Marty Clubb of L’Ecole No. 41 contended that total heat units are less important than heat units between veraison and harvest. He explained the differences between 2013 and 2014 this way: “Two thousand thirteen stayed hotter than usual through mid-September, and then dramatically cooled off. Sugars were normal, not high, but acids were slightly lower, particularly for later-maturing Cabernet Sauvignon. While 2014 was overall hotter, we had near-normal temperatures in mid-August and early September, resulting in better balance, both in terms of phenolic structure and acids.”
Chris Peterson, who makes the Passing Time wines as well as his own Avennia label, views the 2014s as “bigger wines, with sweeter fruit than the 2013s. The pHs were higher in 2013 but grape sugars were lower, and the vintage drinks cooler than 2014.” Bob Betz (Betz Family Vineyards) similarly described the 2013s as “more delicate, cerebral and sharply chiseled,” adding that the 2014s are richer and higher in dry extract. Ben Smith of Cadence noted that “the ‘13s have the acidity, thrust and structure to appeal to the Euro crowd.” But Brennon Leighton (B. Leighton, Sixto), believes that the phenolics are less mature and complex in the ‘13s than in the ‘14s. A majority of winemakers agree that the 2014s will show well earlier than the ‘13s.
And 2015 is in a Category of its Own
Although I only tasted a few early-bottled 2015 reds, with the biggest wines of the vintage at least a year away from hitting the retail market, the superlatives were flying this summer. David Larsen considers 2015 to be Washington’s best vintage since 1999, largely due to the extremely small berry size. “Despite the heat and the early harvest, the grapes had excellent flavors with acceptable levels of sugars and acids,” he told me, with the qualifier that early picking probably helped. Peter Devison (EFESTÉ) noted that “the 2015s are big, rich wines with an abundance of ultra-ripe tannins and a lot of ‘fruit weight,’” but he was also concerned that some vineyards or fruit lots lack the tension to give them ageability. Casey McClellan (Seven Hills Winery) considers the 2015s to be “quite extravagant and hedonistic—a challenging but fun vintage to work with.” Nina Buty pointed out that the early heat of 2015 “didn’t necessarily translate into more ripeness—it just woke the vines up earlier. So while 2015 has high overall Growing Degree Days, that warmth didn’t all translate into sugar levels in the grapes.” In sum, most growers agree that 2015 produced large-scaled, opulent wines that will give pleasure relatively early, but some said it was just too hot to make vibrant white wines. Said Anna Schafer (àMaurice Cellars): “It was so hot that white grapes often ripened on one side of the vine but not the other.”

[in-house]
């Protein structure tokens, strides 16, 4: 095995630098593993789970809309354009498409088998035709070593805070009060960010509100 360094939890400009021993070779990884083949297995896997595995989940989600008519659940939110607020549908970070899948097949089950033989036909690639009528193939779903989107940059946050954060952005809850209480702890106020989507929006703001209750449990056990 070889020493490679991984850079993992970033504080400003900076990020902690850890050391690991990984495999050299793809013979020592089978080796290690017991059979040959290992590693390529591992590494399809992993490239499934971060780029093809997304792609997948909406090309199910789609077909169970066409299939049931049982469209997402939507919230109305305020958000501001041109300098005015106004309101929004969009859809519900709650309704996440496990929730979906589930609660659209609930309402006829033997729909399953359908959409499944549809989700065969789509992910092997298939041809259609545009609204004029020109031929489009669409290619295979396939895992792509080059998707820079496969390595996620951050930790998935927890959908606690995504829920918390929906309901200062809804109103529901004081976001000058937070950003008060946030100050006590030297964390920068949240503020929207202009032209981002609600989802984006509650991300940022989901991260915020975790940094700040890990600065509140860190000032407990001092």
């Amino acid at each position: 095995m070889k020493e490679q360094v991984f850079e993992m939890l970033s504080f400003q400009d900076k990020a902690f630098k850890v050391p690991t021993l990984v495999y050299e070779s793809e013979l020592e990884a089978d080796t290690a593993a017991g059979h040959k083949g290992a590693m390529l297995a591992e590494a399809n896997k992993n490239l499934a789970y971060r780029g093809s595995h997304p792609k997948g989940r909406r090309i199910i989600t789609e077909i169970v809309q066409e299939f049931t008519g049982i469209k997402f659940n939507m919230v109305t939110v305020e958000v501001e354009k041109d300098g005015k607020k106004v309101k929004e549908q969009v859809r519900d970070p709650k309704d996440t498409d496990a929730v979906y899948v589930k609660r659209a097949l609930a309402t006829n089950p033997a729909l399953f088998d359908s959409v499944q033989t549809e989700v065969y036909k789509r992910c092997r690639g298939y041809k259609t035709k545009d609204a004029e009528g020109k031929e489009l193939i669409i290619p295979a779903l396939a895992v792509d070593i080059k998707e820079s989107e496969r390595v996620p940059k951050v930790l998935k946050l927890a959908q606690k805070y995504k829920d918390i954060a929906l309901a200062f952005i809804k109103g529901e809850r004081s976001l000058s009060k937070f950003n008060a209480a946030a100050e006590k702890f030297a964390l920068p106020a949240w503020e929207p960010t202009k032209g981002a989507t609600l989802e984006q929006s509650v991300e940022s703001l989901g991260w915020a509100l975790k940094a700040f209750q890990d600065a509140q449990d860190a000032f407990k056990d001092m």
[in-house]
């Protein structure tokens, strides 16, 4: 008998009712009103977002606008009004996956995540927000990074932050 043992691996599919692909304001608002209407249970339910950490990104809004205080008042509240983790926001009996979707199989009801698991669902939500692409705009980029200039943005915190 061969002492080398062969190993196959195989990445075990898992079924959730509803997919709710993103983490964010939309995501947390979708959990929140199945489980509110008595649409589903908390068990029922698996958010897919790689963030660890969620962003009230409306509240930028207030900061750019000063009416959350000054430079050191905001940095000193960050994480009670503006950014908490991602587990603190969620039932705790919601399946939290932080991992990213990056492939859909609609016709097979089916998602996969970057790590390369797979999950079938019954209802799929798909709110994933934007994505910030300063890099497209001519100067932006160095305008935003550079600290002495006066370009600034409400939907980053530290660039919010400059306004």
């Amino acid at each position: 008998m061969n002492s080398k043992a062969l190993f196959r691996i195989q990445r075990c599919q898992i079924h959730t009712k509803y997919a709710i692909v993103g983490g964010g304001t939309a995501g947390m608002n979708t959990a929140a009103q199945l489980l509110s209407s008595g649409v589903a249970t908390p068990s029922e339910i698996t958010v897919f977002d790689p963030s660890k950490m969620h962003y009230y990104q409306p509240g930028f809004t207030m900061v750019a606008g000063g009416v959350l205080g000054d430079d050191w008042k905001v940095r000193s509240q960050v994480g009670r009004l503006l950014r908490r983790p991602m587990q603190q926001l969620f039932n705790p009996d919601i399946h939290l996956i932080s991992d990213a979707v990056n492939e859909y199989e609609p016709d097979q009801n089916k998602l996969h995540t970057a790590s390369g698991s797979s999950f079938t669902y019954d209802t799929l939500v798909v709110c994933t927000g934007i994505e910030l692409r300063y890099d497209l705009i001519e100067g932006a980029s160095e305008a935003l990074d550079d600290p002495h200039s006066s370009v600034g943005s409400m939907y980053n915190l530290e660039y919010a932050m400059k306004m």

Vines in Va Piano’s home vineyard
A Glance at 2016
Following the record heat of 2015, growers had major fears about 2016, as an unusually warm winter and a toasty spring led to the earliest flowering in history. Heat accumulation figures at that point were well ahead of those of ’15, and many growers were resigned to starting their harvest in mid-August. But there were a couple spells of temperate weather in mid-June and in July (not during my time in Walla Walla Valley, sadly), and conditions turned much more moderate in early August. The harvest began early but was long and leisurely, going on for six weeks or more for some producers and lasting through late October. The fruit enjoyed the benefits of long hang time without high potential alcohol or plunging acidity levels, and many growers are already quite excited about the vintage. Clearly, harvest conditions were much more favorable for white grapes than they were in 2015.
Dealing with the Challenge of Heat
I asked most of the winemakers I visited this summer, plus some that I didn’t, to name their biggest challenge during the recent hot years, as well as the steps they’ve taken to respond, both in the vineyards and winery. Gilles Nicault (Long Shadows Vintners Collection) succinctly described the chief challenge as “sunburn on the berries and the potential early sugar spike before flavor development and full physiological maturity.” Andrew Trio (Corliss Estates, Tranche), who seeks a more ageworthy claret-like style, described the same issue from a slightly different standpoint: “Our main challenge was achieving dense, ripe, supple tannins while maintaining a cool, herbaceous character and a dark spectrum of fruit.”
Needless to say, canopy management and strategic use of irrigation were mentioned by most respondents as ways to slow down ripening as well as to prevent sunburn on the grapes and serious blockage of maturity. David Larsen told me he has responded “by shading [his] fruit better, with more leaves and better watering practices, including misting with water to cool down the vines.” Kendall Mix told me his biggest challenge has been to convince his growers ”to increase irrigation to support more foliage on the afternoon side of the plants to avoid excessive sunburn.” Said Marty Clubb: “In the vineyards we delayed thinning and leaf pulling in order to delay veraison as much as possible. Sunburn is an issue, and too much west-side burn lowers anthocyanin development and results in poorer color.”
Another key in hot years with early flowering is to push the final ripening period later into September. “The key is to grow healthy vines that do their final ripening in late September and early October, since high temperatures generally do not occur up here past mid-September,” explained Paul Golitzin (Quilceda Creek). Kendall Mix (Cadaretta, Lawrelin) added: “I think slightly larger crops also allow us to disperse sugar accumulation into a larger sink, which gives time for flavor development to catch up.” Christophe Baron (Cayuse Vineyards, No Girls, Horsepower), a pioneer in biodynamic farming in eastern Washington, noted that this approach is especially constructive in hot years as it “allows for better phenolic ripeness at lower levels of potential alcohol—not to mention better-balanced wines in general.”